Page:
• Lowered hydrogen consumption
  • Superior operational stability
  • Extended catalyst life
  • Suitable for grassroots or revamp units

BioFlux is offered by Sulzer GTC in cooperation with Duke Technologies.

CrystPX

CrystPX

Paraxylene Recovery Crystallization/Hybrid

 

CrystPX is Sulzer GTC’s crystallization technology for production of paraxylene, offered through alliance with Lyondell Bassell. This process separates paraxylene by slurry phase crystallization and separation of the paraxylene crystals from the remaining liquid. CrystPX technology is applicable with high or low concentration paraxylene feedstocks, and is a lower-cost alternative to adsorption methods for paraxylene production. Sulzer GTC takes advantage of recent advances in crystallization techniques and improvements in equipment to create this attractive method for paraxylene recovery and purification.

Process Description

In the CrystPX Technology process, suspension crystallization of paraxylene (PX) in the xylene isomer mixture is used to produce paraxylene crystals. The technology utilizes an optimized arrangement of equipment to obtain the required recovery and product purity. Washing the paraxylene crystal with the final product in a high efficiency pusher-centrifuge system produces the paraxylene product.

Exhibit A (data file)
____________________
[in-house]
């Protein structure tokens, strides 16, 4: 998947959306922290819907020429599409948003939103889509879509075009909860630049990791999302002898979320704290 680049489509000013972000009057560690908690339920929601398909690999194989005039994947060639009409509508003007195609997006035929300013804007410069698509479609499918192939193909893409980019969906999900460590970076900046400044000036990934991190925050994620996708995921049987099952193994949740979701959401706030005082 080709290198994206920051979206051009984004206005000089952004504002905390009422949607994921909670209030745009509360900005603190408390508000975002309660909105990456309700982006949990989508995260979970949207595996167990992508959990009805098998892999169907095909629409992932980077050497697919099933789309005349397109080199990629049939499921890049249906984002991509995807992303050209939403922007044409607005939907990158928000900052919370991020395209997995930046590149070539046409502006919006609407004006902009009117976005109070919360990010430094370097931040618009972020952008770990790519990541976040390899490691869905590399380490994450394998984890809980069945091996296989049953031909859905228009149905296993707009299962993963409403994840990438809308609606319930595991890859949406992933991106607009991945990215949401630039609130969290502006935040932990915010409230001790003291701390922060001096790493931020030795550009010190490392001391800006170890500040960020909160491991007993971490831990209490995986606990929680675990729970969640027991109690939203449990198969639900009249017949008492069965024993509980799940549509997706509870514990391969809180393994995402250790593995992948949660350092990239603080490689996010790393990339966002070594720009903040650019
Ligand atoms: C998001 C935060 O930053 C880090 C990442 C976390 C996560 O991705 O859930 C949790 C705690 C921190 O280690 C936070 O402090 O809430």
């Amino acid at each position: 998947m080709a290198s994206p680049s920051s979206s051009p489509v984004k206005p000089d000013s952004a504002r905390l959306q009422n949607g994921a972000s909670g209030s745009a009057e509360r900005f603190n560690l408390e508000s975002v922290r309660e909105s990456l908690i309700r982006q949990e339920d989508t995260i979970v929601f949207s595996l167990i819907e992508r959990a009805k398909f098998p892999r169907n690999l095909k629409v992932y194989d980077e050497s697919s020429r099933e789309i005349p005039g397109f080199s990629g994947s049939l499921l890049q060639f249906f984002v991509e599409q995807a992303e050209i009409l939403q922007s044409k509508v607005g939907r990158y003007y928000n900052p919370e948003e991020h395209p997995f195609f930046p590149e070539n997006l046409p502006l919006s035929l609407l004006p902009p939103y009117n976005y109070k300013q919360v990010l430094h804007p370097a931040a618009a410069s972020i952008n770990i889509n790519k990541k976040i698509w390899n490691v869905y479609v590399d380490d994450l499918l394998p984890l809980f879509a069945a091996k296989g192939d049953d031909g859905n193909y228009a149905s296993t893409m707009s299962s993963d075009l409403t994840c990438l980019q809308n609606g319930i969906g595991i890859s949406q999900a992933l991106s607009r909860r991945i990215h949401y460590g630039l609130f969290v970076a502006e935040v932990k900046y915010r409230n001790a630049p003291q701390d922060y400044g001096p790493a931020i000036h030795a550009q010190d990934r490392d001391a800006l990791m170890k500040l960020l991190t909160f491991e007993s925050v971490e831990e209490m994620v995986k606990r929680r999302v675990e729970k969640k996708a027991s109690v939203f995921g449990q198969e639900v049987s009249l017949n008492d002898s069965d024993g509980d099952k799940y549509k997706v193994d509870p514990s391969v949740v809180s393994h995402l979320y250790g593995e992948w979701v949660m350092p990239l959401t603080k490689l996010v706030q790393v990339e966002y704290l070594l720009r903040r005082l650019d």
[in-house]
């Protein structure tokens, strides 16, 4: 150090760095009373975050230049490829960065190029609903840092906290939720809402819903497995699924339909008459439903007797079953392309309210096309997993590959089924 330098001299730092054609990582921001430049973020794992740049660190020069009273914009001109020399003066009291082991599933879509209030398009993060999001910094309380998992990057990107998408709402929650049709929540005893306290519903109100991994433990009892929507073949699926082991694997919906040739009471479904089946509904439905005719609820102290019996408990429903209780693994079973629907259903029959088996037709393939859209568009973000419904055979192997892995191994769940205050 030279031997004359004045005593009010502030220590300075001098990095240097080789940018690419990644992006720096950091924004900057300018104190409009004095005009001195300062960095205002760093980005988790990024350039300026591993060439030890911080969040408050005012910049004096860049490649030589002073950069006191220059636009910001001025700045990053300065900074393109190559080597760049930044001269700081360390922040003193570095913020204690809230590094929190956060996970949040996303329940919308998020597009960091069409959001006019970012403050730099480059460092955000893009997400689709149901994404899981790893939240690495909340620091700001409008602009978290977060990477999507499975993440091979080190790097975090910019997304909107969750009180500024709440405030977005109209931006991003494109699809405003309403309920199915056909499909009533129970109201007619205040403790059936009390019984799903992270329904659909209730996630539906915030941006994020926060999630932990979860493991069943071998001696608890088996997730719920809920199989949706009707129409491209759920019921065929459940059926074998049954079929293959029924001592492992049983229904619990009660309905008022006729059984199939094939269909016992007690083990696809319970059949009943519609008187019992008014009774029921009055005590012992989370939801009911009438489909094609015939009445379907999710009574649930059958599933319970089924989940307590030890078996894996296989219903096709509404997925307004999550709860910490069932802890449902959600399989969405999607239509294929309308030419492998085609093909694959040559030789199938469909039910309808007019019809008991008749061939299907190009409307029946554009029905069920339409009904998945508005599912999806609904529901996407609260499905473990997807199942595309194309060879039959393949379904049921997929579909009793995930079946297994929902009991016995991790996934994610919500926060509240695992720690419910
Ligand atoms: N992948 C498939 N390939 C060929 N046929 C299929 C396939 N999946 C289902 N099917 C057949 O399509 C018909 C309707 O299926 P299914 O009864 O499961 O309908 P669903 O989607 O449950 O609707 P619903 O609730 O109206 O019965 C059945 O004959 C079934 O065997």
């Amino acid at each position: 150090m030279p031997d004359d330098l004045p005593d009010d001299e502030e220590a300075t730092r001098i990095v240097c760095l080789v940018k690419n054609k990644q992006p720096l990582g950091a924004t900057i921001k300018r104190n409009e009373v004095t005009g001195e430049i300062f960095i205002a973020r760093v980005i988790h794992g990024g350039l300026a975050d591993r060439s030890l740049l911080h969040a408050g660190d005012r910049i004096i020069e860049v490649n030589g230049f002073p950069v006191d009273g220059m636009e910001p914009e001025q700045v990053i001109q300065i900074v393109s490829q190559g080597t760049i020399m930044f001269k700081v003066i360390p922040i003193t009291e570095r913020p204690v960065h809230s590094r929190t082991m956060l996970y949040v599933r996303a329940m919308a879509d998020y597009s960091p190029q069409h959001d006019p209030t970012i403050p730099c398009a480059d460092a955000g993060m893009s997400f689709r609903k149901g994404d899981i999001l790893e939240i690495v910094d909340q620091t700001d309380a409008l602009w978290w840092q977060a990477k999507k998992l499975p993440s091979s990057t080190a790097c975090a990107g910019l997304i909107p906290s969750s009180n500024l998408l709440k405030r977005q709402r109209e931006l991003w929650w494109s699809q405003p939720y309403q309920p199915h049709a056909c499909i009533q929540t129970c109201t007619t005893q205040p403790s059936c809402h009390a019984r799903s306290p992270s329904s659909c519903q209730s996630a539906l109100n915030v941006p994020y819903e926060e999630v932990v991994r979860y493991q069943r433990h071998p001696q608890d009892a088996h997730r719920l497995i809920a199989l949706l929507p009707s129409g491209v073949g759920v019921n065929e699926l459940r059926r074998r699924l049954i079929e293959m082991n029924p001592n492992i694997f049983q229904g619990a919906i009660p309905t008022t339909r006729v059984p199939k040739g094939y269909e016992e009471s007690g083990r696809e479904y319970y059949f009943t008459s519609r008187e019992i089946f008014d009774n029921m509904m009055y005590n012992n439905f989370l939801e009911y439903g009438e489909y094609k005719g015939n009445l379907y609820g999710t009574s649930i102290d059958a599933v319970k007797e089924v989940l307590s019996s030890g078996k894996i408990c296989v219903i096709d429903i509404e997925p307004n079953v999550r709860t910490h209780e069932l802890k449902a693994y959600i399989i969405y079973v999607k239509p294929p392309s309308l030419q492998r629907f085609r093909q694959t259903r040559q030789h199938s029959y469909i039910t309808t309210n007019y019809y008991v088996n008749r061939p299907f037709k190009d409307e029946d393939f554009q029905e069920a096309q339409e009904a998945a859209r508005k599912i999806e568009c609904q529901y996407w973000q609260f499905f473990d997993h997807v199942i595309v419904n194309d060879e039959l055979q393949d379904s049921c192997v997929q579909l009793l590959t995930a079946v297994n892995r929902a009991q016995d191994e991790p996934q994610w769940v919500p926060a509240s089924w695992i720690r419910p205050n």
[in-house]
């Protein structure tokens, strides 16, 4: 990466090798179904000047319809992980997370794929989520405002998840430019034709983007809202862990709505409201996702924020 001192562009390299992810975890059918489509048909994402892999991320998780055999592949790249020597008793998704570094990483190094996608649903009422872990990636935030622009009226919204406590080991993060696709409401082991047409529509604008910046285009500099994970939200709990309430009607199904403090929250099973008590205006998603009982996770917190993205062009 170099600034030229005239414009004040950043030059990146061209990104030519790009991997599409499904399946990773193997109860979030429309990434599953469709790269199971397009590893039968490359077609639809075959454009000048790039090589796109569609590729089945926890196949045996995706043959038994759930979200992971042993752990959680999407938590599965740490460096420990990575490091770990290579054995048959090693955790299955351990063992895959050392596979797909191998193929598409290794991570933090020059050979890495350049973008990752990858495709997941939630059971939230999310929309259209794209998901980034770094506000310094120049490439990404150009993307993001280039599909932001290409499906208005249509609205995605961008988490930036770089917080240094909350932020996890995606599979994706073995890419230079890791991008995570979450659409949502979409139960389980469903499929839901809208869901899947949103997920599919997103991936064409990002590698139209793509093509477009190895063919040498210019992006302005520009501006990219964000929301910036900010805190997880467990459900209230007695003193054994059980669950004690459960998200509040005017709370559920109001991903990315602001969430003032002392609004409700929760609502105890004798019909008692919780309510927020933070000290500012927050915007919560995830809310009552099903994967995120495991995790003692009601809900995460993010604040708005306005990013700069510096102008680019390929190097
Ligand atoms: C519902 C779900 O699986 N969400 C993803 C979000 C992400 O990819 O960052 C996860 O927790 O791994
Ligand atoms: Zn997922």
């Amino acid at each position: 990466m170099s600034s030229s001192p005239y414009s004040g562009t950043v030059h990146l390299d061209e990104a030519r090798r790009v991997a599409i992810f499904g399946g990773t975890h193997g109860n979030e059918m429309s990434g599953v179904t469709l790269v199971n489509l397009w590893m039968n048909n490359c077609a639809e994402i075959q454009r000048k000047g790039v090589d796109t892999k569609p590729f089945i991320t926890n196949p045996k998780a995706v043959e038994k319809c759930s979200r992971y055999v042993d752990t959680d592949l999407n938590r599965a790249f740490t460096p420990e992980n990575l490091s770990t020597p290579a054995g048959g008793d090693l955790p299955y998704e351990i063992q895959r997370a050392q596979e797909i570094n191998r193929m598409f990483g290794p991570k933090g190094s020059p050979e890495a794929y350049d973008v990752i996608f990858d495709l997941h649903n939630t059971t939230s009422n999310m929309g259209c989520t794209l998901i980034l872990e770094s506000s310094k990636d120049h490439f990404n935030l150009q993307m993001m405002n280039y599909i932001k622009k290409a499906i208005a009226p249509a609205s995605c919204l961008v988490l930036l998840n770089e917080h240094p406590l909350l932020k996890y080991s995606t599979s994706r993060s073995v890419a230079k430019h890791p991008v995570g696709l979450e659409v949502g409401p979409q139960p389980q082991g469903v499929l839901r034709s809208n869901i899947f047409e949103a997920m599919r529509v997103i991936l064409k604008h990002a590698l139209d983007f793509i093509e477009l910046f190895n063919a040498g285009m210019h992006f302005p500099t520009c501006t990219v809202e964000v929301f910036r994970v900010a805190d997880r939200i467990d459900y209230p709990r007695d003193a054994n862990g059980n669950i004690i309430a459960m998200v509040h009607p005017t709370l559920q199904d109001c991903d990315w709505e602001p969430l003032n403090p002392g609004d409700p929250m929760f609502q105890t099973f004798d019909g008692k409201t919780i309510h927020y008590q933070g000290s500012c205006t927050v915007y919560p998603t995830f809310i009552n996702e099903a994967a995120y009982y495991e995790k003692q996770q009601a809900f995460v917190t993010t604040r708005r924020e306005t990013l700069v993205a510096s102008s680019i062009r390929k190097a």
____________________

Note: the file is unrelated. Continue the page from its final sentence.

When paraxylene content in the feed is enriched above equilibrium, such as streams originating from selective toluene conversion processes, the proprietary crystallization process technology is even more economical to produce high-purity paraxylene product at high recoveries. The process technology takes advantage of recent advances in crystallization techniques and improvements in equipment to create this cost-effective method for paraxylene recovery and purification.